“On the hill immediately facing the project, the developer has invested a considerable amount to enhance safety measures. The first, is of course, a 6-metre to 8-metre-high geogrid wall as a buffer between the hill and the residential area. Along the surface of the hill, we have also been conducted soil nailing and wire mesh reinforcements at various points. We have also applied rock bolting to ensure large boulders are immovable during torrential rain situations, providing additional safety to anyone on the trail,” he said.
Saravanan also said that modern technology allows the developer to permanently monitor of ground water pressure and inclination of soil, and this is in addition to consistent mapping and geotechnical surveys conducted by the local council, which are driven by strict guidelines.
Legacy of lessons learnt
Taking a macroscopic perspective on future developments in the area, Saravanan said the situation is vastly different from the past and geotechnical knowledge and expertise in the country has advanced by tremendous leaps and bounds.
Firstly, all Class 3 and Class 4 type of hillslope developments (which are developments that take shape on gradients in access of 25%) have been banned. Teringin, sits safely within the Class 1 and Class 2 permissible bracket.
Secondly, there is far more transparency, access to information and sharing of information among various construction projects, leading to better coordination and better monitoring by the authorities. This was among the key mistakes of the past that simply does not exist in today’s landscape.
“The entire culture has completely changed, and this is perhaps the greatest legacy of the past. In today’s environment, there is a proactive culture of sharing information and cross-examining results of studies and surveys conducted by various private entities and government agencies. This means construction decision are more informed, there are better checks and balances in place and everyone is more accountable for any activity they are involved in,” Saravanan said.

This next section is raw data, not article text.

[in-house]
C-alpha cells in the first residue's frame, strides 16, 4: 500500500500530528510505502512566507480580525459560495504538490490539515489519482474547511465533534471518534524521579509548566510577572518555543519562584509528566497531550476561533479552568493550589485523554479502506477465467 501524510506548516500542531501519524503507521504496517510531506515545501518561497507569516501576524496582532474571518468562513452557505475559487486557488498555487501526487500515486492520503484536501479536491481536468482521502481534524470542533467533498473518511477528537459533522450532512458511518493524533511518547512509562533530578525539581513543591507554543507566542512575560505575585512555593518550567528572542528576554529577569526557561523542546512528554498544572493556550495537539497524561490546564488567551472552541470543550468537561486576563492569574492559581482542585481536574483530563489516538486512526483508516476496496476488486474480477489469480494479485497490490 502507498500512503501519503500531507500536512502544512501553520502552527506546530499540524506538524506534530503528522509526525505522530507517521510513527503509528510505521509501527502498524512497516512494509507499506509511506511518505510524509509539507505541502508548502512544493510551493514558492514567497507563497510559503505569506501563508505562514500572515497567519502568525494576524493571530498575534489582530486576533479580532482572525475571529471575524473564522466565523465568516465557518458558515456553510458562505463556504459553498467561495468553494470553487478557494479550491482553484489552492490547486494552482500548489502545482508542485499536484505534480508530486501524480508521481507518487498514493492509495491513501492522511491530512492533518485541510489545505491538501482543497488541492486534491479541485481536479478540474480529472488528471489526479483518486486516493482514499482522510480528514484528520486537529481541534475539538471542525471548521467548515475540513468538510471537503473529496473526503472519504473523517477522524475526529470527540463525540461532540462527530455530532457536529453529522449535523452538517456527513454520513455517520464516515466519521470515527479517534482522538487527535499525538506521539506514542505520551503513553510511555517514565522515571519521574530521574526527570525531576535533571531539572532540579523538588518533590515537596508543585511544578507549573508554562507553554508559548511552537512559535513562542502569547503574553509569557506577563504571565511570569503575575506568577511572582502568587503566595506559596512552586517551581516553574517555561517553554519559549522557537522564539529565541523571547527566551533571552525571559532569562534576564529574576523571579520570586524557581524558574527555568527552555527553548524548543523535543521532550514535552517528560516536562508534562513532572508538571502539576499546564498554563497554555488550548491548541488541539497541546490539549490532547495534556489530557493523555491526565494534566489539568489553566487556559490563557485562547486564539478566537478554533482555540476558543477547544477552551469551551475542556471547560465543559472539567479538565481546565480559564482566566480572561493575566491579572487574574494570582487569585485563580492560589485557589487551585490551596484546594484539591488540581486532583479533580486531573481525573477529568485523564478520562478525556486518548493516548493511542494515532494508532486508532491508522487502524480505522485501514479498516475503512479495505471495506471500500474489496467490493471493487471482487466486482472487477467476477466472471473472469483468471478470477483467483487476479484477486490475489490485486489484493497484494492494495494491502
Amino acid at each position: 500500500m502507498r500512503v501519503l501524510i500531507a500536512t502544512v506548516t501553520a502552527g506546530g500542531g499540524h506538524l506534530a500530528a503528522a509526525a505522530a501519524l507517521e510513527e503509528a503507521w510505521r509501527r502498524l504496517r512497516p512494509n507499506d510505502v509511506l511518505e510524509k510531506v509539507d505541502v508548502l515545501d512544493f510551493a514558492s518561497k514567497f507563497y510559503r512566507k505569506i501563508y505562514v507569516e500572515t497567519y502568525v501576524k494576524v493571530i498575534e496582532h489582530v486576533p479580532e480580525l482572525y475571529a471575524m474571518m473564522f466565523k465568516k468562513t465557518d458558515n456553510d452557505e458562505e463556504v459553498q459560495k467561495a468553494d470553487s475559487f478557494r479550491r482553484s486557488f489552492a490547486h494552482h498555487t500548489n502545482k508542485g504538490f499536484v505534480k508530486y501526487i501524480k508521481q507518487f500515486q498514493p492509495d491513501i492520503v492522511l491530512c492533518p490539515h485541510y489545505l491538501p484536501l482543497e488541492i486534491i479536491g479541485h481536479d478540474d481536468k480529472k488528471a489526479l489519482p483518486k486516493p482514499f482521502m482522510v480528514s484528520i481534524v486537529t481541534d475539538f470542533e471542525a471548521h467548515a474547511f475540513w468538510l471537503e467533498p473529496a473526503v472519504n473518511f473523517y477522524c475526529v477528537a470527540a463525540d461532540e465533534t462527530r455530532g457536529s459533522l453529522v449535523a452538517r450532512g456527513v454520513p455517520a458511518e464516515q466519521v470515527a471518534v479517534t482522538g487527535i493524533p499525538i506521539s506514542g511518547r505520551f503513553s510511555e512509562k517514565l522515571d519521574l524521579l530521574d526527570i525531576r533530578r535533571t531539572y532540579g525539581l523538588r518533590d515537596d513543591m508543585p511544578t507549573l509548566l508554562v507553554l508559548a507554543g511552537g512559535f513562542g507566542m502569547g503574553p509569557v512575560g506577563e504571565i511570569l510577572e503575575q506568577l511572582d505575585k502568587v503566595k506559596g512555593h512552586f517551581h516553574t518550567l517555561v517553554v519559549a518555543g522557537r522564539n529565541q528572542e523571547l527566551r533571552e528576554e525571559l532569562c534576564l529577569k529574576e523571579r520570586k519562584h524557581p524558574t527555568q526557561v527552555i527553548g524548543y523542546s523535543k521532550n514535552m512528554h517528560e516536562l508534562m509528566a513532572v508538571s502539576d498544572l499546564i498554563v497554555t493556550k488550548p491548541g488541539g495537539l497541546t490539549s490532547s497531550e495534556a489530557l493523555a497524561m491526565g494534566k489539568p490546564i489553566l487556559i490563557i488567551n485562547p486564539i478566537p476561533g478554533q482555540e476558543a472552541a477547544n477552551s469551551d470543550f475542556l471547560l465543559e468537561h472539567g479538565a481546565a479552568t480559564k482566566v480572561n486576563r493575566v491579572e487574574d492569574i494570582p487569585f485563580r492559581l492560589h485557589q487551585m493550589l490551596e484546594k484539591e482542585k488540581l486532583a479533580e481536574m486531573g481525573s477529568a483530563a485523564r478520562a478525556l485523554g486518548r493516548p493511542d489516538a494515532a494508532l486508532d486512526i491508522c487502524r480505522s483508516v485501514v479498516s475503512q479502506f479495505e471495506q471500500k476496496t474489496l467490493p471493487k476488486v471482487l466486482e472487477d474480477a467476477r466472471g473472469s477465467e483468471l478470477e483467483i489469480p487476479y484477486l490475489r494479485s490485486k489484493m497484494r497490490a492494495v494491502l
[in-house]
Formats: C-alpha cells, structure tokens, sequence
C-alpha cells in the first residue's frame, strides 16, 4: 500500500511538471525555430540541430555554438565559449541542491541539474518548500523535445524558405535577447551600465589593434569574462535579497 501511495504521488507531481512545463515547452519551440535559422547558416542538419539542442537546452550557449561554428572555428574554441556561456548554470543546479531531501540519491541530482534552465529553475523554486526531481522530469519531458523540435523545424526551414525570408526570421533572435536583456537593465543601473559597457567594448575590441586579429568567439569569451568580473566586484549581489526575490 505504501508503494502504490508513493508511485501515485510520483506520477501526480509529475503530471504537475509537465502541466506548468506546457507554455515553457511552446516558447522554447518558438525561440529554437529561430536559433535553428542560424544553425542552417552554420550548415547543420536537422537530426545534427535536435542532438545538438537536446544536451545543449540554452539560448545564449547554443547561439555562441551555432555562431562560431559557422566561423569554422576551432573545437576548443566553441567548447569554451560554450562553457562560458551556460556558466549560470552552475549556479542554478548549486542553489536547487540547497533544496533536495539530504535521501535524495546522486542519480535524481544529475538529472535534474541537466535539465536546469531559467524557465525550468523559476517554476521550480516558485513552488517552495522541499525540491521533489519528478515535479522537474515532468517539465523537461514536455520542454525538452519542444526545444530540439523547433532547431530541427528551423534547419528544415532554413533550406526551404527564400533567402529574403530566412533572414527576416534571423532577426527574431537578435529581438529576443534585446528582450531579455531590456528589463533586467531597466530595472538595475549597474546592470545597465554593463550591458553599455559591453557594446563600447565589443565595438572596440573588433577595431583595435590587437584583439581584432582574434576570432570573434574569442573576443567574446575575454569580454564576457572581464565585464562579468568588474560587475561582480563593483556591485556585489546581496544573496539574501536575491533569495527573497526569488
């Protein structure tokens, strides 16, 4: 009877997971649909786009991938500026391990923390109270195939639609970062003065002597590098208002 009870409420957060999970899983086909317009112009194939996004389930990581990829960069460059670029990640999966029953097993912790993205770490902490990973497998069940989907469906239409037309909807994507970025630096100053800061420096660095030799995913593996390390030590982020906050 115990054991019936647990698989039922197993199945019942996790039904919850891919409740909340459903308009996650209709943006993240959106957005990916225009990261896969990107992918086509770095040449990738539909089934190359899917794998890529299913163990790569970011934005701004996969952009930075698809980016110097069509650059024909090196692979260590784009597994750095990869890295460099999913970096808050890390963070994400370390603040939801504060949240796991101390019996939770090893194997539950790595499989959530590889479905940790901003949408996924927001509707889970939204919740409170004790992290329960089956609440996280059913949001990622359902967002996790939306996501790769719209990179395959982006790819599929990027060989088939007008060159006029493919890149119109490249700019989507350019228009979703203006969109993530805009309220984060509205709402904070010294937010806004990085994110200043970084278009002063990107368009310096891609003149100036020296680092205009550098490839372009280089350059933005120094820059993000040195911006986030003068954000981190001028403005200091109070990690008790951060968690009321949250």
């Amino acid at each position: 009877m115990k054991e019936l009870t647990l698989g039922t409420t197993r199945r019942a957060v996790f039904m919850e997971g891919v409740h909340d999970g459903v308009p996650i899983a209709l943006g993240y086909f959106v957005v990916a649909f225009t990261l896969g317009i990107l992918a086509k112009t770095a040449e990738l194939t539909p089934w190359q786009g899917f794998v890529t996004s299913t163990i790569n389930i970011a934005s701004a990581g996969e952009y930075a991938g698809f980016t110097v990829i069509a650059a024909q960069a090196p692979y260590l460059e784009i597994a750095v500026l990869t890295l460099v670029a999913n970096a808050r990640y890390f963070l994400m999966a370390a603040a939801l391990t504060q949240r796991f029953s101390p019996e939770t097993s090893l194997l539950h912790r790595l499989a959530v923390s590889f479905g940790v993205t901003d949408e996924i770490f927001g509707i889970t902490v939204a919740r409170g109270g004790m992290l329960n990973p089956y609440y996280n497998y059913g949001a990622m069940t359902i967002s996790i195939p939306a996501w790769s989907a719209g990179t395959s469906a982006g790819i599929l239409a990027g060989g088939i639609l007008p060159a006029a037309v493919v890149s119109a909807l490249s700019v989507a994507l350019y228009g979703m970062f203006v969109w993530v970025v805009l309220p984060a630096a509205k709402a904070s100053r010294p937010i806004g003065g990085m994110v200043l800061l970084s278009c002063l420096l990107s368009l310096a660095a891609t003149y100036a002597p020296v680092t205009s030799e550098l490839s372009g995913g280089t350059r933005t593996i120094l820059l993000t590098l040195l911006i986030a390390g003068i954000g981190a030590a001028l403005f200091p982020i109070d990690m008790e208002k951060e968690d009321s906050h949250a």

“These days, you can run an independent assessment on a neighbouring landscape and force the development next door to provide necessary reinforcement if you can show that their activity is causing damage or risk to your project. And this is enforceable by law,” he added.
When asked about the overall current safety status of hillslopes in the area, Saravanan made poignant case by pointing out the two remaining blocks of Highland Towers and bringing our attention to the fact that they were still standing solidly after 26 years. In the distance, we could see that this was indeed the case.
This, however, reminded us of an ongoing “sticky” point among residents in the area.
“It is sad what happened. Nobody knows that better than the people who live here. But it is time to move on. Fortunately, renewed development activity in this area has put a stop to the drunken teens and drug addicts it once attracted, which was very disrespectful to the memory of the site. So, I don’t understand the purpose leaving it there in such a state,” said R.A. president Dato’ Siti Hendon Chik.
“On many occasions, we have been promised that it will be finally demolished, and the new minister of housing has recently reaffirmed this, but it is really high time to make good on that promise. This community deserves to finally move beyond the past,” she added.
Siti’s point is a powerful one.
Indeed, as a nation, we should never forget the lesson of Highland Towers… but perhaps a more fitting tribute to its legacy is to acknowledge that it forever changed our development landscape, forcing us be better, smarter, more accountable and more conscionable about the way we build.
Maybe it is past time we allow those lessons to bring a brighter and more prosperous future to the neighbourhood it once called home, by allowing the community here to finally step away from its shadow.